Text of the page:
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i-Government : Trusted Services Cloud infrastructure

Governments can greatly reduce costs and improve citizen engagement through one exercise of moving to Open Source Clouds

Governments moving to Cloud will be such a major stimulant for the market not just because their spending can act as an ‘anchor client’ for helping new local start-up businesses, those creating local “Green Data-centres”, but because they literally have to play an essential role in creating the Cloud itself.

To explain this consider the concept of “i-Government”, rather than e-Government, simply to reflect the role Identity technologies will play. Universal adoption of standards like OpenID will enable ‘single sign-on’ across all web applications, including those of government.

This will streamline access for users and the Web 2.0 software that uses it and provides web site features will most likely run in the Cloud.

Identity-enabled Open Government

Barak Obama announced the Whitehouse ‘Open Government‘ initiative to improve transparency throughout American politics but it can also refer to Open Source software and also open standards.

Plone is one example of Web 2.0 software that can enable these types of citizen engagement portals, it supports OpenID, and it can run on Cloud systems. Furthermore these Cloud platforms themselves can also be FOSS, Rackspace working with NASA being one example, so this can all be fully Open, top to bottom.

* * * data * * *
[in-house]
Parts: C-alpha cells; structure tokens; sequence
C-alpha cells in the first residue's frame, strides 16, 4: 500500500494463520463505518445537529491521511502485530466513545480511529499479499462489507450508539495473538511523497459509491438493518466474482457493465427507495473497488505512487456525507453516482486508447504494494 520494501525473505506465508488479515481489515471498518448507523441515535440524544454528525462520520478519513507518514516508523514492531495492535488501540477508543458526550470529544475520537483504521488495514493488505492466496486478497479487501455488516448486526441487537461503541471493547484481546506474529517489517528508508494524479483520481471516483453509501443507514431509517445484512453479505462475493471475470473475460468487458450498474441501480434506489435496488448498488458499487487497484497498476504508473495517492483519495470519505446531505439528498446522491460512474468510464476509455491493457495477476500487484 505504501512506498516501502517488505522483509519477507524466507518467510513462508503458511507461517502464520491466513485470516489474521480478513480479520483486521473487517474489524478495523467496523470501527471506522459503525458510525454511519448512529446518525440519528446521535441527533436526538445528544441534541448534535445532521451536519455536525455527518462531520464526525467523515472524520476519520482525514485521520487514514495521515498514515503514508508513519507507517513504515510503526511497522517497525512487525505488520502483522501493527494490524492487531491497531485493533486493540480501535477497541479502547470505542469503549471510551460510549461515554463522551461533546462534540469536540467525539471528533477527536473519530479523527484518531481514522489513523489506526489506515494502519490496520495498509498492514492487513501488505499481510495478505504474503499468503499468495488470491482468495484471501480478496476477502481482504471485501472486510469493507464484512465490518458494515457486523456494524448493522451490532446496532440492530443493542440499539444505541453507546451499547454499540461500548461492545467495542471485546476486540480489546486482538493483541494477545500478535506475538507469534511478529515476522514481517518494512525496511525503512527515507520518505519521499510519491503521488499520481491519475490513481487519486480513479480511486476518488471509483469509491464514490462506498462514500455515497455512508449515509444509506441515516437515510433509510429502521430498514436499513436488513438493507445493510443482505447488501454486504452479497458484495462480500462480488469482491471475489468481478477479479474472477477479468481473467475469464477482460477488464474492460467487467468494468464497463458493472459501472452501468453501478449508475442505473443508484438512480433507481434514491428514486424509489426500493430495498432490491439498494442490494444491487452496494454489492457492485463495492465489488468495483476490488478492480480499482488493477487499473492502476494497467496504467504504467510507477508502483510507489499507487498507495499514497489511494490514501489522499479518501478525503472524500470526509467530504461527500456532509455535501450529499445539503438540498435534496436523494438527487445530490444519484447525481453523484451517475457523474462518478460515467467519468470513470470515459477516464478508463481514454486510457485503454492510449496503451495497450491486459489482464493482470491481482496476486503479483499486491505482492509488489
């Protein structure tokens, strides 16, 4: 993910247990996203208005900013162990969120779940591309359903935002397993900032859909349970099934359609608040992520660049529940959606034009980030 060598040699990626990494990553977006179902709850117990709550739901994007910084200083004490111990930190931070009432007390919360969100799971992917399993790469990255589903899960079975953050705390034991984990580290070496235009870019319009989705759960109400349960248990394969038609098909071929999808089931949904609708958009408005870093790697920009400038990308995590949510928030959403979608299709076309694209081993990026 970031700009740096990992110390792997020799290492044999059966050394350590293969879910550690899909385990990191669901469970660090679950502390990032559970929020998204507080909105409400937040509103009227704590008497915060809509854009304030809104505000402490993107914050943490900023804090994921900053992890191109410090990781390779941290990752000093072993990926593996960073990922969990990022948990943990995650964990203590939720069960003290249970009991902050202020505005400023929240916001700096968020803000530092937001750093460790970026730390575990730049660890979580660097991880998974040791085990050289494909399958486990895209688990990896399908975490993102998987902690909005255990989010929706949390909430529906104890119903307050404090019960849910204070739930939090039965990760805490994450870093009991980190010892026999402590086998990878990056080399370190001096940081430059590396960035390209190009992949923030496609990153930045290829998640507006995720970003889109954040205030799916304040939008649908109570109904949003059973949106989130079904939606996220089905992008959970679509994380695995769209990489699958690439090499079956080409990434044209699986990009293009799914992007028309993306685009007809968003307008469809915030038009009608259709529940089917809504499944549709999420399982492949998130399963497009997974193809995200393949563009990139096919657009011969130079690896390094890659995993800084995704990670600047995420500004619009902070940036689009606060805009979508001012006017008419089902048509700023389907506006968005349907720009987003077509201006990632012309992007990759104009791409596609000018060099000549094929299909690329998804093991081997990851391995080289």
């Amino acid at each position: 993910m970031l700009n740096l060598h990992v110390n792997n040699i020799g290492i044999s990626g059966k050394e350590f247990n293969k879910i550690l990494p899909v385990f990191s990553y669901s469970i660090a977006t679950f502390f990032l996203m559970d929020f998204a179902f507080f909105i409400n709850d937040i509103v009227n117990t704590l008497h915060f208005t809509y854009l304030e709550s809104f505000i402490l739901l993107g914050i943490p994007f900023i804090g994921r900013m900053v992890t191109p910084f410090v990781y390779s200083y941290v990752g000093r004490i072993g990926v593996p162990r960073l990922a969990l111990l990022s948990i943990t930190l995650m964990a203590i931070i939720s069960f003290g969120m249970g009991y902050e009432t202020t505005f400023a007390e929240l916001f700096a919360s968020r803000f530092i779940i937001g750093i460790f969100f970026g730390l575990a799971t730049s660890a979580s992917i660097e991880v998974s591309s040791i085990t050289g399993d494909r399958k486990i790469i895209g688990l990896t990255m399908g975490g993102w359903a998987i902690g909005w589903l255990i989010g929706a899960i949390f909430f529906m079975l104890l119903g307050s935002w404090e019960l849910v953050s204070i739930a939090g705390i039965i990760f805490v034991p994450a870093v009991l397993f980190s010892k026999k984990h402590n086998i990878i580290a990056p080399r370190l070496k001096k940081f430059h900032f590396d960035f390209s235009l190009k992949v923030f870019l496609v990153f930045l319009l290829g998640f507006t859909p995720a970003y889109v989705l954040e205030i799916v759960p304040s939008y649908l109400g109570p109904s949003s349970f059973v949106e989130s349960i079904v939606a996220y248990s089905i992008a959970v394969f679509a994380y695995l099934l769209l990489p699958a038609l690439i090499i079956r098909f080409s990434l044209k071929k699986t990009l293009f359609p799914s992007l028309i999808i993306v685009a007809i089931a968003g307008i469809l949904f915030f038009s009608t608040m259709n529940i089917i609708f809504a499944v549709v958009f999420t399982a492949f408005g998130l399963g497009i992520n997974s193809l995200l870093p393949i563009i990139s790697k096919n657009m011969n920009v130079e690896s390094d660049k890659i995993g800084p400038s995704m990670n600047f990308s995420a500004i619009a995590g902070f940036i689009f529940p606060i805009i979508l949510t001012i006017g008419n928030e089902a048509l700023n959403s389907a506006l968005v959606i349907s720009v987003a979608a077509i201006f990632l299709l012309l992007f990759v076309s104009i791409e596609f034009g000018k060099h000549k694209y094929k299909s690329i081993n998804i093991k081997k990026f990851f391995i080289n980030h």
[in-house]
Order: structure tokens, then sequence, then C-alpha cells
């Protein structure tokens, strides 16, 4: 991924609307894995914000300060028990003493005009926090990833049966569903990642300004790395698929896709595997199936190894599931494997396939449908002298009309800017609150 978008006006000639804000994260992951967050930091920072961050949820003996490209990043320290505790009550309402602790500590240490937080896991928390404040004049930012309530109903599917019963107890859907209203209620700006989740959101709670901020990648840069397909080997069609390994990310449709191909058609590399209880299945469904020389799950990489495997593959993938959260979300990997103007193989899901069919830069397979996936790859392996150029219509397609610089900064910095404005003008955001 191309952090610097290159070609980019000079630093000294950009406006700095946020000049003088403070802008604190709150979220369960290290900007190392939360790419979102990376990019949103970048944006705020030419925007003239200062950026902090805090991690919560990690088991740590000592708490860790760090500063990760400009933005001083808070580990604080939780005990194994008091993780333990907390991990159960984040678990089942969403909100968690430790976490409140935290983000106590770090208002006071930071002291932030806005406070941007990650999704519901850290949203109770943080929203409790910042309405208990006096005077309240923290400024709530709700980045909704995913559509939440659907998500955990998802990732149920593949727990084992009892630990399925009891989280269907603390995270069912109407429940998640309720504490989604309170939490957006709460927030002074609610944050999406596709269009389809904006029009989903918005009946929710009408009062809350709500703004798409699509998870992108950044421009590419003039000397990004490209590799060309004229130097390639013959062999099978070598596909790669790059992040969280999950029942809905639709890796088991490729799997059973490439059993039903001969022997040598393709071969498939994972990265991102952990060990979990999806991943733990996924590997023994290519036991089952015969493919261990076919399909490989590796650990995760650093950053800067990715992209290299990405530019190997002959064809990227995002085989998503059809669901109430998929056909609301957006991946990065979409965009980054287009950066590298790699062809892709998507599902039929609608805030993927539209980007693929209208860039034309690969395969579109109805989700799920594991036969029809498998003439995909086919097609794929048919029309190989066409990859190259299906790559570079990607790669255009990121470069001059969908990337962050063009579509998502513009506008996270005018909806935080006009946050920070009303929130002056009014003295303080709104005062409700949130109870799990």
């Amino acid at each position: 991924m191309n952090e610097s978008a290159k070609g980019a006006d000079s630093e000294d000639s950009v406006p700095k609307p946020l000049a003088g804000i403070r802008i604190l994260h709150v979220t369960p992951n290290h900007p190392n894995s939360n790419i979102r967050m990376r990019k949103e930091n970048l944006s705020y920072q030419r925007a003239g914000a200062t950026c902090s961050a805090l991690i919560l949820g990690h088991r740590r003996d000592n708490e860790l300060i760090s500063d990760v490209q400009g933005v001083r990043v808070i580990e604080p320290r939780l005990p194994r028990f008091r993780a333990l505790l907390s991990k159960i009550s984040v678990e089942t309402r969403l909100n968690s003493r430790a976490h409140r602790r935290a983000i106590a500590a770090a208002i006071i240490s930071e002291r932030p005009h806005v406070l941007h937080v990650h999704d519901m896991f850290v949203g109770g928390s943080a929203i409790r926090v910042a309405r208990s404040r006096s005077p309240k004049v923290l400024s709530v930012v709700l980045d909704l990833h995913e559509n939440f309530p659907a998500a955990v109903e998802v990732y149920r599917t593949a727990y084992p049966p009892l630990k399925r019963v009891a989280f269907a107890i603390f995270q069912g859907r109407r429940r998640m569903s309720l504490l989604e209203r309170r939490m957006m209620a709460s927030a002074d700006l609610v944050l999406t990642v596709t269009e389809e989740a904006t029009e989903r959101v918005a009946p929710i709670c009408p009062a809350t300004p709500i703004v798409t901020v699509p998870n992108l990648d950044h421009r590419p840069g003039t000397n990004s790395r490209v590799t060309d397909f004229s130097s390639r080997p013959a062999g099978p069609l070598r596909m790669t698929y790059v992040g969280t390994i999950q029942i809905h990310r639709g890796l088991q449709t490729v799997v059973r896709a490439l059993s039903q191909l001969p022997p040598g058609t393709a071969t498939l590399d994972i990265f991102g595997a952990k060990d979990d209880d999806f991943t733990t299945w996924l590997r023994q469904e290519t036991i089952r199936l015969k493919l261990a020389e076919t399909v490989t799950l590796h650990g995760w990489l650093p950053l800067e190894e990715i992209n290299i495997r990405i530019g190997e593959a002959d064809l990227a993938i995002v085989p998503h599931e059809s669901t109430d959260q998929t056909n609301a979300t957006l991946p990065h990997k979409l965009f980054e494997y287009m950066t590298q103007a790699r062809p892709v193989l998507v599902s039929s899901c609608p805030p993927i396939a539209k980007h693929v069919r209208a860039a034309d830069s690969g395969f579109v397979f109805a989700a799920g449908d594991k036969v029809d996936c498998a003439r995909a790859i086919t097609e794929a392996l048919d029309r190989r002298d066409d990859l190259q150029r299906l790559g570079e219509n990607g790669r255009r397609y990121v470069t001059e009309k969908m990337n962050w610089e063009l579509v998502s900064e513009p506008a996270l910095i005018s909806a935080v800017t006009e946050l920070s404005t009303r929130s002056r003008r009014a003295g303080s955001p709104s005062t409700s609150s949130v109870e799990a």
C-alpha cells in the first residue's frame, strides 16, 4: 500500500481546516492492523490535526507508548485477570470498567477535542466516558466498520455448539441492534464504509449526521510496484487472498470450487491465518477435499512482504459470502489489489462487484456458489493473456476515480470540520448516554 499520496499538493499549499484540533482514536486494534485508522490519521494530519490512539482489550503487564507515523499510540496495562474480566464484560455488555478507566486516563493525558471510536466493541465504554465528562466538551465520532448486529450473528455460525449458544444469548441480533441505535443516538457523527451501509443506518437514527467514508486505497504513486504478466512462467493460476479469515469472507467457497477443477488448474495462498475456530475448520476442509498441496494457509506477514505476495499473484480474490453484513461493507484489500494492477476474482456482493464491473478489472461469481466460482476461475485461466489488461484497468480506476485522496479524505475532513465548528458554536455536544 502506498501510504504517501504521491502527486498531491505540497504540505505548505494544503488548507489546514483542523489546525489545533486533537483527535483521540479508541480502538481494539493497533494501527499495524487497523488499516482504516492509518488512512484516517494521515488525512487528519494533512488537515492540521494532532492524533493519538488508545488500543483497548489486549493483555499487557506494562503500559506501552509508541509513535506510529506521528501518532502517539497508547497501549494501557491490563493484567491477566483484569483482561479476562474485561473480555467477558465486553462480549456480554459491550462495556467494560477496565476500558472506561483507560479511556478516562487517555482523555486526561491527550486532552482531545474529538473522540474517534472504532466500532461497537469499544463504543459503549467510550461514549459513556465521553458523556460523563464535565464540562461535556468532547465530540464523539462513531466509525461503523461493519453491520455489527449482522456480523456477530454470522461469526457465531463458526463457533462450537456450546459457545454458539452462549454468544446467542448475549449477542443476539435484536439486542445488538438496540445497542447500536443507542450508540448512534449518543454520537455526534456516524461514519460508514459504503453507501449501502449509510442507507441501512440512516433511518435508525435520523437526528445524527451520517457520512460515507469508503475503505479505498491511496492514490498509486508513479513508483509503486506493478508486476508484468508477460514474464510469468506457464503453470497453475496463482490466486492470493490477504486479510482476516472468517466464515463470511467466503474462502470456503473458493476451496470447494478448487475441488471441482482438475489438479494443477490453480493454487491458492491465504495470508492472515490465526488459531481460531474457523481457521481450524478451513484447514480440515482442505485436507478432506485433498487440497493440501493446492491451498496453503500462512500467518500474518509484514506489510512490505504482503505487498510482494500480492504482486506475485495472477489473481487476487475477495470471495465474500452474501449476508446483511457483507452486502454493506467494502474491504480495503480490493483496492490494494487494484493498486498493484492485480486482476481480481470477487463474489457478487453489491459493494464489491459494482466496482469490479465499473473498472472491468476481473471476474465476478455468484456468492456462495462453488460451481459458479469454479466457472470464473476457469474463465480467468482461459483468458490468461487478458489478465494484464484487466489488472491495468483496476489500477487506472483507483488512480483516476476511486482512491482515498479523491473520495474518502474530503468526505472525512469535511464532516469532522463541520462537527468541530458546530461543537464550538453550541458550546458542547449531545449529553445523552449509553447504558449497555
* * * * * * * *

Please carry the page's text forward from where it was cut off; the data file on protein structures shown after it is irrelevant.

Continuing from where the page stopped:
This means it presents a very powerful ROI business case: Governments can greatly reduce costs and improve citizen engagement through one exercise of moving to Open Source Clouds.

Open Identity systems can play a key catalyst role because they can streamline bureaucracy, one of the biggest headaches and costs of government process, and they are also being baked into the specifications for Cloud service providers. It’s also these areas that are the sweet spots for business venture development.

For example in the UK where they recently announced funding for projects to establish a “trusted identities infrastructure”, with the USA doing a similar initiative. These same systems are being called for in Cloud design best practices and so will be the common infrastructure to each.

For example in the recent DMTF Cloud Architecture documents they describe ’Cloud Management Interface Security’ in section 7.6 which features:

The Cloud service provider should provide identity services that permit customers to provision and manage identities that can be authenticated and authorized to access cloud services using standardized mechanisms

The Cloud service provider should provide services that establish trust relationships between itself and customers or other service providers using standarized techniques.

They list a number of other specifications for identity management facilities, and as this Terremark case study illustrates it is these types of features that are key to government cloud outsourcing.

It explains how the mega-busy USA.gov has been outsourced to Terremark’s Enterprise Cloud service to liquify their cost cash flow through ’Cloud Bursting Efficiency’, but also to adopt enhanced multi-factor authentication for identity-enablement too.

Read the original blog entry...

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